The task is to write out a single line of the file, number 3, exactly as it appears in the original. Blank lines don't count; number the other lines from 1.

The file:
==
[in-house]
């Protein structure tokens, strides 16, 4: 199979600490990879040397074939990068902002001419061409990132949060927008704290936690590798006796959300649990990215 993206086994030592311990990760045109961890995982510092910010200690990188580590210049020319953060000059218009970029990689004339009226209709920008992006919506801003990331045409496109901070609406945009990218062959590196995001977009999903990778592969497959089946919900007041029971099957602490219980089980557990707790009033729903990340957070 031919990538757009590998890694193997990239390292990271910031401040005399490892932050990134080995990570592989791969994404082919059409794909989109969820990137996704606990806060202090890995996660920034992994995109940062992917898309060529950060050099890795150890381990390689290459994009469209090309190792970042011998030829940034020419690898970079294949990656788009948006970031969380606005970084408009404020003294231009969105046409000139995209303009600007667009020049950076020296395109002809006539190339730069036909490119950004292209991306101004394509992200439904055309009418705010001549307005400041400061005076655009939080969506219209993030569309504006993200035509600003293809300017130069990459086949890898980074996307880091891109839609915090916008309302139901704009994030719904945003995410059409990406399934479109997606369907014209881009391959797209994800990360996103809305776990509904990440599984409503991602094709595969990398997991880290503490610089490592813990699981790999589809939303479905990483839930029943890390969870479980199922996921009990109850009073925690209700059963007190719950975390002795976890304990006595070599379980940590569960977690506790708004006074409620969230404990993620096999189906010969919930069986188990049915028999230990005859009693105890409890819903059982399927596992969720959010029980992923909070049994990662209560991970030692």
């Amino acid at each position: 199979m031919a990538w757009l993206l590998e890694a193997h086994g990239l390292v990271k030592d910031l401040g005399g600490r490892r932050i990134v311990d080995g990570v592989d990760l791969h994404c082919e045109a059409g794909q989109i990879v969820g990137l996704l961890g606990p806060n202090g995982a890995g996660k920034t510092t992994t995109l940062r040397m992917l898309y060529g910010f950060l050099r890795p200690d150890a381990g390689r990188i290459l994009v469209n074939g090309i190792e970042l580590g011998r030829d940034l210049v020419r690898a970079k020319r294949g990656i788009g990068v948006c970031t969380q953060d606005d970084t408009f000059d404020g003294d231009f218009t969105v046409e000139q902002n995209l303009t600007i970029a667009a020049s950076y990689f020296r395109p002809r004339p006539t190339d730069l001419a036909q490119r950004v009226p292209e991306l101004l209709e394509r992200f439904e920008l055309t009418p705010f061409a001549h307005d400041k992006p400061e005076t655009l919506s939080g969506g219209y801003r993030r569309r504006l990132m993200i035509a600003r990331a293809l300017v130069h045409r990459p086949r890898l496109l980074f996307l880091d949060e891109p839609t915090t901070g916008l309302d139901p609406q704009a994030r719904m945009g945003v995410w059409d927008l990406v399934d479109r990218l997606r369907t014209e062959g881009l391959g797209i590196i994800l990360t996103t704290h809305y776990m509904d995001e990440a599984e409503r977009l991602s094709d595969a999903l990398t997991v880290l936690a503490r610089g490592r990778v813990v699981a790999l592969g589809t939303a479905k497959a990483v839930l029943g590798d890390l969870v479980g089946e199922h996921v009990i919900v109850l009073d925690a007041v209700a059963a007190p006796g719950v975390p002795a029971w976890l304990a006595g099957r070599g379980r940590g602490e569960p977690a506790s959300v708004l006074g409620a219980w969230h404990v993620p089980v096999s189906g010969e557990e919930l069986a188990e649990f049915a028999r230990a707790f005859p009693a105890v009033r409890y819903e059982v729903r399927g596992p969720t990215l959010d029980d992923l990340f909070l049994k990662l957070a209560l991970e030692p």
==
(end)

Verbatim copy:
């Amino acid at each position: 199979m031919a990538w757009l993206l590998e890694a193997h086994g990239l390292v990271k030592d910031l401040g005399g600490r490892r932050i990134v311990d080995g990570v592989d990760l791969h994404c082919e045109a059409g794909q989109i990879v969820g990137l996704l961890g606990p806060n202090g995982a890995g996660k920034t510092t992994t995109l940062r040397m992917l898309y060529g910010f950060l050099r890795p200690d150890a381990g390689r990188i290459l994009v469209n074939g090309i190792e970042l580590g011998r030829d940034l210049v020419r690898a970079k020319r294949g990656i788009g990068v948006c970031t969380q953060d606005d970084t408009f000059d404020g003294d231009f218009t969105v046409e000139q902002n995209l303009t600007i970029a667009a020049s950076y990689f020296r395109p002809r004339p006539t190339d730069l001419a036909q490119r950004v009226p292209e991306l101004l209709e394509r992200f439904e920008l055309t009418p705010f061409a001549h307005d400041k992006p400061e005076t655009l919506s939080g969506g219209y801003r993030r569309r504006l990132m993200i035509a600003r990331a293809l300017v130069h045409r990459p086949r890898l496109l980074f996307l880091d949060e891109p839609t915090t901070g916008l309302d139901p609406q704009a994030r719904m945009g945003v995410w059409d927008l990406v399934d479109r990218l997606r369907t014209e062959g881009l391959g797209i590196i994800l990360t996103t704290h809305y776990m509904d995001e990440a599984e409503r977009l991602s094709d595969a999903l990398t997991v880290l936690a503490r610089g490592r990778v813990v699981a790999l592969g589809t939303a479905k497959a990483v839930l029943g590798d890390l969870v479980g089946e199922h996921v009990i919900v109850l009073d925690a007041v209700a059963a007190p006796g719950v975390p002795a029971w976890l304990a006595g099957r070599g379980r940590g602490e569960p977690a506790s959300v708004l006074g409620a219980w969230h404990v993620p089980v096999s189906g010969e557990e919930l069986a188990e649990f049915a028999r230990a707790f005859p009693a105890v009033r409890y819903e059982v729903r399927g596992p969720t990215l959010d029980d992923l990340f909070l049994k990662l957070a209560l991970e030692p």